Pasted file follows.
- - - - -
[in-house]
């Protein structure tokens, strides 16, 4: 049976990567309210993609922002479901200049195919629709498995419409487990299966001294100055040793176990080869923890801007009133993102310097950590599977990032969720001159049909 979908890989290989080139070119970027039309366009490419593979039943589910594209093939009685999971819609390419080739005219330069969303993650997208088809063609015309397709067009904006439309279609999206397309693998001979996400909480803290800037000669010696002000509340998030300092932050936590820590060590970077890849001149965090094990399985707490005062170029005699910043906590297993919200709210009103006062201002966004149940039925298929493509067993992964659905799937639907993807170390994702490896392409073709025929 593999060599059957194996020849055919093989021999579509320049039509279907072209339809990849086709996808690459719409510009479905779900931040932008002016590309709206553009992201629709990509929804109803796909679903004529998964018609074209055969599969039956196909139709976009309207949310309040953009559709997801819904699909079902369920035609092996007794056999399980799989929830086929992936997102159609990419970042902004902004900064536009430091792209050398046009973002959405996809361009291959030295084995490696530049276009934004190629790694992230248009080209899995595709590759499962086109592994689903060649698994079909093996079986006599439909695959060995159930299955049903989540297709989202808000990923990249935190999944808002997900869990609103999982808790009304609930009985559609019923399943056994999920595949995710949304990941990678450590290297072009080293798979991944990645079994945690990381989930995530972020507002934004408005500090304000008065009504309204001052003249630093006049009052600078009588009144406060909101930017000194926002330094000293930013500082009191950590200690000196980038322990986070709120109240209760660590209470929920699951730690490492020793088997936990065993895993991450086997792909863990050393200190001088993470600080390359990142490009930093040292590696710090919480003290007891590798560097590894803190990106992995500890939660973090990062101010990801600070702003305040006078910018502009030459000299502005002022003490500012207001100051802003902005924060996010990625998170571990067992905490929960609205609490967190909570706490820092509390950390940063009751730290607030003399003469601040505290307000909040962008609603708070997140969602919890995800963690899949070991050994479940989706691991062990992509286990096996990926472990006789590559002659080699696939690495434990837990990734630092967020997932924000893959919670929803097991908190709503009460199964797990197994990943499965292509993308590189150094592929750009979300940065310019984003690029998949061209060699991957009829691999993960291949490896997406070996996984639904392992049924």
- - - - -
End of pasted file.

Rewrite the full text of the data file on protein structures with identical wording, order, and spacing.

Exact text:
[in-house]
């Protein structure tokens, strides 16, 4: 049976990567309210993609922002479901200049195919629709498995419409487990299966001294100055040793176990080869923890801007009133993102310097950590599977990032969720001159049909 979908890989290989080139070119970027039309366009490419593979039943589910594209093939009685999971819609390419080739005219330069969303993650997208088809063609015309397709067009904006439309279609999206397309693998001979996400909480803290800037000669010696002000509340998030300092932050936590820590060590970077890849001149965090094990399985707490005062170029005699910043906590297993919200709210009103006062201002966004149940039925298929493509067993992964659905799937639907993807170390994702490896392409073709025929 593999060599059957194996020849055919093989021999579509320049039509279907072209339809990849086709996808690459719409510009479905779900931040932008002016590309709206553009992201629709990509929804109803796909679903004529998964018609074209055969599969039956196909139709976009309207949310309040953009559709997801819904699909079902369920035609092996007794056999399980799989929830086929992936997102159609990419970042902004902004900064536009430091792209050398046009973002959405996809361009291959030295084995490696530049276009934004190629790694992230248009080209899995595709590759499962086109592994689903060649698994079909093996079986006599439909695959060995159930299955049903989540297709989202808000990923990249935190999944808002997900869990609103999982808790009304609930009985559609019923399943056994999920595949995710949304990941990678450590290297072009080293798979991944990645079994945690990381989930995530972020507002934004408005500090304000008065009504309204001052003249630093006049009052600078009588009144406060909101930017000194926002330094000293930013500082009191950590200690000196980038322990986070709120109240209760660590209470929920699951730690490492020793088997936990065993895993991450086997792909863990050393200190001088993470600080390359990142490009930093040292590696710090919480003290007891590798560097590894803190990106992995500890939660973090990062101010990801600070702003305040006078910018502009030459000299502005002022003490500012207001100051802003902005924060996010990625998170571990067992905490929960609205609490967190909570706490820092509390950390940063009751730290607030003399003469601040505290307000909040962008609603708070997140969602919890995800963690899949070991050994479940989706691991062990992509286990096996990926472990006789590559002659080699696939690495434990837990990734630092967020997932924000893959919670929803097991908190709503009460199964797990197994990943499965292509993308590189150094592929750009979300940065310019984003690029998949061209060699991957009829691999993960291949490896997406070996996984639904392992049924």